He had brain surgery three times, which sometimes brought improvement, but never for long. In the prime of his career, Douglas Nadeau became increasingly unable to function in a white-collar world. “He hung onto his identity as a lawyer, as part of society,” Lynn says, adding that his law partners insisted that he keep his door shut so that clients wouldn’t see him, dressed as a man but severely affected by his illness. He began behaving bizarrely. His illness forced him to work at home, and eventually he left his firm.
Explaining that he had spent the first part of his life expressing the rational left side of his brain, Nadeau said he was emphasizing his creative right brain, and he began creating mirrored sculptures and other artwork, some of which won praise at local art shows. He also became increasingly open about his desire to act as a woman.
“His brain surgery got rid of his inhibitions,” says Lynn. “He was drawn to a new persona. His old body wasn’t serving him. At some point he stopped struggling to be the one he was, and he decided to be somebody else.”
Nadeau called that somebody else Connie, then Cherisse, and finally, Donna.
“His first style was much like his mother’s,” says Lynn, who speaks of her husband’s transformation with a remarkable attitude of openness and humor — “plaid skirts, little blouses with tight arms.” Later, Lynn says, “he had a nice selection of evening gowns, many with lots of beads ... almost seemingly out of Vogue. He bought a wedding dress from our niece.”
Some people advised Lynn to leave him, but she did not, trying to support him despite the difficulties. Many relatives and friends were stunned and repelled. Lynn retired early from her job as a math teacher to care for him, and sometimes she would take him on vacations to tropical islands, where people seemed less judgmental. “He’d have a wonderful time,” Lynn says.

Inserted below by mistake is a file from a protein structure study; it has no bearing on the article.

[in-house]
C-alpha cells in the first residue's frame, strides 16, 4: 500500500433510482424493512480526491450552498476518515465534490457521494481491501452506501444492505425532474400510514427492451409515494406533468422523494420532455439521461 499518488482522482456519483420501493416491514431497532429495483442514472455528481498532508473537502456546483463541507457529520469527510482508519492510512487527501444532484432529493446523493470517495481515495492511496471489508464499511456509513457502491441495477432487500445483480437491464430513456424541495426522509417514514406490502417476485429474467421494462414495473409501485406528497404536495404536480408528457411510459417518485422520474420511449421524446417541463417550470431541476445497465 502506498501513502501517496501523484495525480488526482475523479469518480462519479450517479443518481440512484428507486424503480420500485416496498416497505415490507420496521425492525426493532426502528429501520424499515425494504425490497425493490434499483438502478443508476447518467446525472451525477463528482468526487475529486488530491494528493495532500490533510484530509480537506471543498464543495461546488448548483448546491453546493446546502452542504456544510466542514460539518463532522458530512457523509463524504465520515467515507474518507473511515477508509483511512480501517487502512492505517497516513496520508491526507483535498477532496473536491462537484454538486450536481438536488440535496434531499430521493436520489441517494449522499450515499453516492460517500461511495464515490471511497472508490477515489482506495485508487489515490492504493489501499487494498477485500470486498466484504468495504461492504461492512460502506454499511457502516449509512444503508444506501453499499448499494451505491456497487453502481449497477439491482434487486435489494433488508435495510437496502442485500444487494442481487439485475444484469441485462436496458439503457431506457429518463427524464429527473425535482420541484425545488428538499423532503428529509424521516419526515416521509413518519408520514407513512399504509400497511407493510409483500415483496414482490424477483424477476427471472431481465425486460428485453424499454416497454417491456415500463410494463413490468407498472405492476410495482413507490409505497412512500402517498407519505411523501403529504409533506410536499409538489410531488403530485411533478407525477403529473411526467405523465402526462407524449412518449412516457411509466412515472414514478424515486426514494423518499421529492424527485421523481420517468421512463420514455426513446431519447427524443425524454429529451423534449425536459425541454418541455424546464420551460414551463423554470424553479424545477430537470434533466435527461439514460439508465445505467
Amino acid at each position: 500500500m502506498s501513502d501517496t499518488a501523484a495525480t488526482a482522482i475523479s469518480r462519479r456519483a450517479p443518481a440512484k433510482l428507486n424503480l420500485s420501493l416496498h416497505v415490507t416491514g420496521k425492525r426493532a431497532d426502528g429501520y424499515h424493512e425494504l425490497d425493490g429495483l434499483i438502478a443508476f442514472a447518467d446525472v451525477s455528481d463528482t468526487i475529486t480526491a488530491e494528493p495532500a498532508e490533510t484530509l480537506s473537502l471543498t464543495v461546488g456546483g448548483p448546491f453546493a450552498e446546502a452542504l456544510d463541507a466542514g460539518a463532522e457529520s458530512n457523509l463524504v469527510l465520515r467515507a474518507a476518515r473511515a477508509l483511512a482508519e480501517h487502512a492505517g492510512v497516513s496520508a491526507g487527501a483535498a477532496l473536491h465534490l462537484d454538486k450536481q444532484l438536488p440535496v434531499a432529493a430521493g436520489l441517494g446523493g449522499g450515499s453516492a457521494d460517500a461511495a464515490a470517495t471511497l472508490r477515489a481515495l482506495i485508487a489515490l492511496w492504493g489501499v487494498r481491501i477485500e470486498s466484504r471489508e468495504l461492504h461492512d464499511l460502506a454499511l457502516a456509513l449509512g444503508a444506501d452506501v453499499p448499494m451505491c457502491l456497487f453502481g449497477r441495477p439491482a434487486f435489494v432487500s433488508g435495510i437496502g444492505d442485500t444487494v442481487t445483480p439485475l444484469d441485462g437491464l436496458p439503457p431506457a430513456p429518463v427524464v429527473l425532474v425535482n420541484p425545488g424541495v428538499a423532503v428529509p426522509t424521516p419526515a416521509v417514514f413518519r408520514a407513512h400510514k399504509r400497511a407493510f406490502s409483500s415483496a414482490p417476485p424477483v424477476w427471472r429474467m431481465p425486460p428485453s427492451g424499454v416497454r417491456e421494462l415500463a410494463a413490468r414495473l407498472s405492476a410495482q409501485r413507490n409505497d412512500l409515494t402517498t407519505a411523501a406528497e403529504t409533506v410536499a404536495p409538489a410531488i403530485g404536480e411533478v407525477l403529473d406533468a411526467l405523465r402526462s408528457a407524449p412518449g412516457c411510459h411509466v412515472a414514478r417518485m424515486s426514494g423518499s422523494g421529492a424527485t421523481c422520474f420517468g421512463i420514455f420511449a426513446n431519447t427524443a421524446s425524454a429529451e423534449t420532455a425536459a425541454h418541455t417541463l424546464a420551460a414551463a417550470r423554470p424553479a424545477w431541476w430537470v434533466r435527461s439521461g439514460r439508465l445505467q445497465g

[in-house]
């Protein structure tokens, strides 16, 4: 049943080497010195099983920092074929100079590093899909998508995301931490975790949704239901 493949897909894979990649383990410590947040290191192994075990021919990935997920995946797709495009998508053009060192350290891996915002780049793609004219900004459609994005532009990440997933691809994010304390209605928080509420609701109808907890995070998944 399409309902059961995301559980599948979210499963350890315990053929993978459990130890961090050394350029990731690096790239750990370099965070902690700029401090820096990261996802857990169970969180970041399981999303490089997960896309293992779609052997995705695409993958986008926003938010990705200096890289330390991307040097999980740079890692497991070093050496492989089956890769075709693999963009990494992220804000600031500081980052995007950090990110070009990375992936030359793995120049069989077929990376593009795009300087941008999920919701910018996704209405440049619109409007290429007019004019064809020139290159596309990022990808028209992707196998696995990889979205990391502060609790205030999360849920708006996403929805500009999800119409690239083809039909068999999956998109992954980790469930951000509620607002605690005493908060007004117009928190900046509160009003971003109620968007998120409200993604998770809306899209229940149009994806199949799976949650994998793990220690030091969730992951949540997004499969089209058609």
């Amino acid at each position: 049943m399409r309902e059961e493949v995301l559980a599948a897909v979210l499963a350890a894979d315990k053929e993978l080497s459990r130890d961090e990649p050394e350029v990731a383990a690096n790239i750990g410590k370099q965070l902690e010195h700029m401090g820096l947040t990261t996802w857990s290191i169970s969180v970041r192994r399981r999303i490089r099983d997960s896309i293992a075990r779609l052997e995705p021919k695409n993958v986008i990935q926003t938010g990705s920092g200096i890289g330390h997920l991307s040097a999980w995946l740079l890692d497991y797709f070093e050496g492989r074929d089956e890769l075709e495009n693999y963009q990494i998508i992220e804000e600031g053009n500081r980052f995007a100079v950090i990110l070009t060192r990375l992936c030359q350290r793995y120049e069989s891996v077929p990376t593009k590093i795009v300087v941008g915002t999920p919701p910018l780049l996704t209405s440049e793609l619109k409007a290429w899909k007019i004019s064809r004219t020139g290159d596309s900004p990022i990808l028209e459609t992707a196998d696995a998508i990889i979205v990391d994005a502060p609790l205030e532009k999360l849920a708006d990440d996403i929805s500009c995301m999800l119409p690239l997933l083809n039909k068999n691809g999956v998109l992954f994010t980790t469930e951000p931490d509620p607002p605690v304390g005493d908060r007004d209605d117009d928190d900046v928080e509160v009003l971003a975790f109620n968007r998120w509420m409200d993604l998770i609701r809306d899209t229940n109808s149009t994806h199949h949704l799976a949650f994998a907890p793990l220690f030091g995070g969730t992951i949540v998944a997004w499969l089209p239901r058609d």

Despite those times, the family felt great loss and hurt. Greg, who had been very close to his father growing up, felt that his father had grown “narcissistic” and self-absorbed, and that it was “extremely difficult” to communicate with him. “Both my son Greg and I felt that Donna was killing Doug,” Lynn says. “There was somebody killing the person that I loved and the person that I knew. Whenever Donna would appear we were like, ‘Dougie, Dougie, where are you?’” The family, she says, was like Ariadne hanging onto the thread in the Minotaur’s den as she tried to help her lover find his way out.
Nadeau wrote in his 40th-reunion yearbook that Lynn “has been a wonderful wife, mother, and grandmother, and I want to stay with her as her life partner [Nadeau was not gay], but as I have been presenting myself more insistently as a woman and become less recognizable as the man she has spent her life with, we have drifted apart.”
Princeton had always been extremely important to Doug Nadeau because of the opportunities it gave him in life — travel, connections, a world beyond his humble upbringing.
“He totally loved Princeton,” Lynn says. “He felt that Princeton made him the person that he was. Princeton sent him to Europe in the summertime to write his thesis. He felt that Princeton had done for him what his family had been unable to do.”
Nadeau was a regular donor and spent five years as president of the Princeton Association of New England, during which time he established a mentoring project at Boston’s Muriel S. Snowden High School. He and Lynn attended many reunions.
So when Nadeau began openly appear-ing as a woman, it became important to him to meld his new identity with the place he so profoundly admired.
Says Lynn: “He wanted that world to accept and not just tolerate, but celebrate, someone who was different. He thought his transgendered interests would be a way to help Princeton become the place he always wanted it to be — perfect.”
He began by telling friends in his class. He was intent on marching in the P-rade, which he did in heels, even though “he could barely walk,” Reiken remembers, and he did not always make it to the end. “He had this pride about showing off and letting everybody see him.”
Irenas says, “I think he wanted to portray it as acceptable behavior. He wanted overall to make sense of what was happening to him; he wanted to put it in a good light. He was trying not to make it something that would cut him off from Princeton, which was very important to him. I’m sure he was searching for affirmation.”